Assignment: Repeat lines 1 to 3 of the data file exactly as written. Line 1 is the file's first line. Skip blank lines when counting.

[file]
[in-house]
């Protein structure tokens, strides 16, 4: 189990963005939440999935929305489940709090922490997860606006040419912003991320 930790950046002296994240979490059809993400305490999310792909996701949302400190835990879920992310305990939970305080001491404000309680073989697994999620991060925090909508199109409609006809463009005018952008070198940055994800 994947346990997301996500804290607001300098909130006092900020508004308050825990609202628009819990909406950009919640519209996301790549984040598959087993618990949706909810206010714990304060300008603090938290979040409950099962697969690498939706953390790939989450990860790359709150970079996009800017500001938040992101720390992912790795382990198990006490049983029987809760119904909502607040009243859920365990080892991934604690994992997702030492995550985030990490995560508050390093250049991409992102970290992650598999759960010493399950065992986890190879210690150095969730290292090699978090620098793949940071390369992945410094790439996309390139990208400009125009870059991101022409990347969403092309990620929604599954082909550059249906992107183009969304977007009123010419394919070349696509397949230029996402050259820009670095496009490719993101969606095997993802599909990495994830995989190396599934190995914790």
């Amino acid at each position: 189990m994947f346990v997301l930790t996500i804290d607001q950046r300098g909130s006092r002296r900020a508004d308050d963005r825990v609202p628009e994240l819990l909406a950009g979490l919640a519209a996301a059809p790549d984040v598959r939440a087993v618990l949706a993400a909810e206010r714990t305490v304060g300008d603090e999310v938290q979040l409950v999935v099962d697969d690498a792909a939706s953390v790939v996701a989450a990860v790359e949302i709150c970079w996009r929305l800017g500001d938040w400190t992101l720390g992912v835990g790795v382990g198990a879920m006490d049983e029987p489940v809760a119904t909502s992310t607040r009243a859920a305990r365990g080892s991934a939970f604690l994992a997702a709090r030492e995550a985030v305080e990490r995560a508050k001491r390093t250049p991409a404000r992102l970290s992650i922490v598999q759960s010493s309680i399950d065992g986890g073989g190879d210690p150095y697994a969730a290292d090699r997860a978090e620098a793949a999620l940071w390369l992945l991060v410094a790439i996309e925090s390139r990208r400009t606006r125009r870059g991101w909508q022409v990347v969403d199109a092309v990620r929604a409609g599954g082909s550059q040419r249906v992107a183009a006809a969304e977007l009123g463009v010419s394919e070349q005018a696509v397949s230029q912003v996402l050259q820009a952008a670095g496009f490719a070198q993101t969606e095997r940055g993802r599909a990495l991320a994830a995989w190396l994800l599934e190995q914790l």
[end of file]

[in-house]
């Protein structure tokens, strides 16, 4: 189990963005939440999935929305489940709090922490997860606006040419912003991320 930790950046002296994240979490059809993400305490999310792909996701949302400190835990879920992310305990939970305080001491404000309680073989697994999620991060925090909508199109409609006809463009005018952008070198940055994800 994947346990997301996500804290607001300098909130006092900020508004308050825990609202628009819990909406950009919640519209996301790549984040598959087993618990949706909810206010714990304060300008603090938290979040409950099962697969690498939706953390790939989450990860790359709150970079996009800017500001938040992101720390992912790795382990198990006490049983029987809760119904909502607040009243859920365990080892991934604690994992997702030492995550985030990490995560508050390093250049991409992102970290992650598999759960010493399950065992986890190879210690150095969730290292090699978090620098793949940071390369992945410094790439996309390139990208400009125009870059991101022409990347969403092309990620929604599954082909550059249906992107183009969304977007009123010419394919070349696509397949230029996402050259820009670095496009490719993101969606095997993802599909990495994830995989190396599934190995914790």
């Amino acid at each position: 189990m994947f346990v997301l930790t996500i804290d607001q950046r300098g909130s006092r002296r900020a508004d308050d963005r825990v609202p628009e994240l819990l909406a950009g979490l919640a519209a996301a059809p790549d984040v598959r939440a087993v618990l949706a993400a909810e206010r714990t305490v304060g300008d603090e999310v938290q979040l409950v999935v099962d697969d690498a792909a939706s953390v790939v996701a989450a990860v790359e949302i709150c970079w996009r929305l800017g500001d938040w400190t992101l720390g992912v835990g790795v382990g198990a879920m006490d049983e029987p489940v809760a119904t909502s992310t607040r009243a859920a305990r365990g080892s991934a939970f604690l994992a997702a709090r030492e995550a985030v305080e990490r995560a508050k001491r390093t250049p991409a404000r992102l970290s992650i922490v598999q759960s010493s309680i399950d065992g986890g073989g190879d210690p150095y697994a969730a290292d090699r997860a978090e620098a793949a999620l940071w390369l992945l991060v410094a790439i996309e925090s390139r990208r400009t606006r125009r870059g991101w909508q022409v990347v969403d199109a092309v990620r929604a409609g599954g082909s550059q040419r249906v992107a183009a006809a969304e977007l009123g463009v010419s394919e070349q005018a696509v397949s230029q912003v996402l050259q820009a952008a670095g496009f490719a070198q993101t969606e095997r940055g993802r599909a990495l991320a994830a995989w190396l994800l599934e190995q914790l």